Legal Provisions Regarding Disposal of Property under Indian Criminal Laws

For the above purpose, the term “property” includes—

(a) Property of any kind, or any document which is produced before the Court, or which is in the Court’s custody;

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(b) Any property regarding which an offence appears to have been committed;

(c) Any property which appears to have been used for the commission of any offence.

It has been held that the summary powers to order custody and possession given to Magistrates by the Code should not be used when the Civil Court is seized of the matter on the question of ownership and possession, and has passed an order regarding such custody or possession. (Haobam Singh v. Thonnavjain—1961 2 Cr. L.J. 256)

S. 452 then provides that, at the conclusion of any inquiry or trial in any Criminal Court, the Court may make such order as it thinks fit for the disposal of any such property or document. Such an order may provide that the property be destroyed or be confiscated or be handed over to any person claiming to be entitled to its possession.

When it is so delivered to another person, it may be given away, either unconditionally or on the condition that he must execute such bond (with or without sureties) agreeing to restore such property to the Court if the Court’s order is modified or set aside on appeal or in revision.

Except where the property involved is livestock or is subject to speedy and natural decay or when a bond has been executed (as above), the Court’s order regarding the disposal of the property at the conclusion of the trial is not to be carried out for two months, or when an appeal is filed, until such an appeal is disposed of.

It has been held that S. 452 also covers property which is voluntarily produced before a Magistrate by a witness in a case, as also property seized by the Police or found on the person of the accused. The Nagpur High Court has held that it is immaterial as to how the property reached the custody of the Court. Even if the original seizure was illegal, the section would still apply. (Bhimji,—1945 Nag. 413)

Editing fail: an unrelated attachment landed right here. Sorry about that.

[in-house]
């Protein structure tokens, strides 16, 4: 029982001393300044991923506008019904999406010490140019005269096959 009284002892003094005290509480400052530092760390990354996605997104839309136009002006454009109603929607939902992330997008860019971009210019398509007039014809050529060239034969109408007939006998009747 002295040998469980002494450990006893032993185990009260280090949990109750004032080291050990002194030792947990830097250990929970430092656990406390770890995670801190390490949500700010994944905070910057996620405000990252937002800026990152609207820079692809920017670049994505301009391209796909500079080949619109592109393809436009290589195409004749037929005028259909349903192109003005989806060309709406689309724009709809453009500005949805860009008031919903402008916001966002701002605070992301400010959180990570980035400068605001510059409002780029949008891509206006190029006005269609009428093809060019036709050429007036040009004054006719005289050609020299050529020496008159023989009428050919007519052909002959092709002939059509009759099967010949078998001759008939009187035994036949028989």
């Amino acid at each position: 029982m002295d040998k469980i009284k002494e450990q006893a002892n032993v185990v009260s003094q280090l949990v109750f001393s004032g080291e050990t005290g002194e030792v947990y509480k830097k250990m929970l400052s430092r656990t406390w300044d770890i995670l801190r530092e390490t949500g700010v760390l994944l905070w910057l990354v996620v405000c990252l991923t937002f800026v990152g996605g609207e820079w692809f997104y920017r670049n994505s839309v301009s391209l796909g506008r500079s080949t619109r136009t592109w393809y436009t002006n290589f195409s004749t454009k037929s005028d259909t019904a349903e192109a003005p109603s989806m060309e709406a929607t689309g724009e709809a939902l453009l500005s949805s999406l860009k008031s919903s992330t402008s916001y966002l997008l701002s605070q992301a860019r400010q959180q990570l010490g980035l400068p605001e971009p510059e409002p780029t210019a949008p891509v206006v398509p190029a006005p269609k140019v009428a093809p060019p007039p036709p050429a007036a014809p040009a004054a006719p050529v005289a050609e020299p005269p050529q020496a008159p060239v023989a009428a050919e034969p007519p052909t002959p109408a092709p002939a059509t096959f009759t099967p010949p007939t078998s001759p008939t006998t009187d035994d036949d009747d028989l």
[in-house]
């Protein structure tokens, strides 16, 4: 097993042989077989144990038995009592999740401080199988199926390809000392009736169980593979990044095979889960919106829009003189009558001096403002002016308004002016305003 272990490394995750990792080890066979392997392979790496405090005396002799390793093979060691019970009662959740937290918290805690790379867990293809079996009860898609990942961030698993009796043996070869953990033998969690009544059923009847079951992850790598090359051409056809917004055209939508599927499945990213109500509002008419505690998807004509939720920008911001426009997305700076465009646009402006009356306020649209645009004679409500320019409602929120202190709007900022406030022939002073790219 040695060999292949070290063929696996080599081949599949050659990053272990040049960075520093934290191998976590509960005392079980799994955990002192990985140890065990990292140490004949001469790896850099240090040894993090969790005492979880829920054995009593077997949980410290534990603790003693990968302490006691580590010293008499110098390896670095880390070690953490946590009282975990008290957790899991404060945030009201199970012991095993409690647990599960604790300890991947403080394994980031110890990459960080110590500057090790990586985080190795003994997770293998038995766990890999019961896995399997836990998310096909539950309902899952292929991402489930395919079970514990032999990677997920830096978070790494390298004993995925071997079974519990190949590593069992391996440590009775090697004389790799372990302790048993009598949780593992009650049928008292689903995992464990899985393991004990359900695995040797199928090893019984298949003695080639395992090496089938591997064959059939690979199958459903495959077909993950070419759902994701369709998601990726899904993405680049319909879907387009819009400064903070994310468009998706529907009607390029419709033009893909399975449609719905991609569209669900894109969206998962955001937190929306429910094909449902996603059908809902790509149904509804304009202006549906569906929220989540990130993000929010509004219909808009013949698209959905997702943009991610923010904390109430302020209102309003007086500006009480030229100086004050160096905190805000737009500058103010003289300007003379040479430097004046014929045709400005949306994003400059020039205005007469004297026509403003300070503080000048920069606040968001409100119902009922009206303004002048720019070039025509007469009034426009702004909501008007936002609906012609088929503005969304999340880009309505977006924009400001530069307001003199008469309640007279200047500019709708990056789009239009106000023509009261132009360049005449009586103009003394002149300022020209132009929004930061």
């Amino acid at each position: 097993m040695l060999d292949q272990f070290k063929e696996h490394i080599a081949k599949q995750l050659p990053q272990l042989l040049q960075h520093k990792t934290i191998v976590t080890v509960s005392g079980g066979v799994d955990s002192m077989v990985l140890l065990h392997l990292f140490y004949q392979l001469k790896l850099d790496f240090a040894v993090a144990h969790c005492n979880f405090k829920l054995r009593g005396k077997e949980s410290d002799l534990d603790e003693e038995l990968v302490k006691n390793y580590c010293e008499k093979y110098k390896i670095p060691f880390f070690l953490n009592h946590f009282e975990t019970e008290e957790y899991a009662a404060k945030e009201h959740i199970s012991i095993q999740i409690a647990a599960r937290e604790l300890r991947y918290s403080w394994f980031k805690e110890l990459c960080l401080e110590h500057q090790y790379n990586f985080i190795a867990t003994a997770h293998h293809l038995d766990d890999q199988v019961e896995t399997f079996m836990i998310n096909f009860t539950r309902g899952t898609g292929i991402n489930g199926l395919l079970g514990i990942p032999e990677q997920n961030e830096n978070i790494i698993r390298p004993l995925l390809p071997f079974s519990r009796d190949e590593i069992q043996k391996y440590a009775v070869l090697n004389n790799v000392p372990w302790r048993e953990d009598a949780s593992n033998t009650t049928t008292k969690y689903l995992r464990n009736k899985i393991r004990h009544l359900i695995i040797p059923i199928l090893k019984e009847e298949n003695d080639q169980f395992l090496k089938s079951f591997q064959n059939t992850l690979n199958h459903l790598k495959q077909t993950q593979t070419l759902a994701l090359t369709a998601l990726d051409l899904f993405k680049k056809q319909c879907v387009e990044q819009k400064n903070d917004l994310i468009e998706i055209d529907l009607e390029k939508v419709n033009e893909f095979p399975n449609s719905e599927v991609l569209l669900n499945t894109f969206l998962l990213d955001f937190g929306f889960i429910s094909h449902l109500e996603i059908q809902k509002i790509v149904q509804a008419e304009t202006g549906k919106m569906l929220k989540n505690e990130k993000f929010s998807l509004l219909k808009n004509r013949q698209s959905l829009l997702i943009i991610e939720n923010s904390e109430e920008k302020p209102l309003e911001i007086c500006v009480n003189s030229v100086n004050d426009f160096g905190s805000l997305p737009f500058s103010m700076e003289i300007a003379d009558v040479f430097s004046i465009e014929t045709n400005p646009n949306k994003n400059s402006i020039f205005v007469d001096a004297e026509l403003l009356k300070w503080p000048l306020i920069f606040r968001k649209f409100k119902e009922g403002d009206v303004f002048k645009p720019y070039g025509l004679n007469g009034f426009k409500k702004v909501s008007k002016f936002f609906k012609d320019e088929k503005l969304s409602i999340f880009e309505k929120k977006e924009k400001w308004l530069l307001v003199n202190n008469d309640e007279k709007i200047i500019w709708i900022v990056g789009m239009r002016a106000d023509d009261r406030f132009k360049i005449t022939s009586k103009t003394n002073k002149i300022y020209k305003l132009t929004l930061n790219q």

The Madras High Court has held that where a cow is stolen and recovered eighteen months after the theft, it can be ordered to be delivered from an innocent purchaser, but such an order cannot be passed as regards its calf, which was not in embryo at the time of the theft and was born afterwards. (Vernede,—1886 10 Mad. 25)

It is further provided that in cases of conviction for theft or receiving stolen property, if any money is taken out of the possession of the convicted person (at the time he was arrested), it may be utilized in compensating an innocent purchaser of property, who loses possession of such property on conviction of the accused. (S. 453)

Appeals:

Appeals against a Court’s order directing disposal of property (as above) lie to the Court to which appeals ordinarily lie from convictions by the former Court. On such appeal, the Appellate Court may direct the order to be stayed pending the disposal of the appeal, or it may modify, alter or annul the order and make any further orders that it may deem fair and just.

Destruction of libelous and other matter: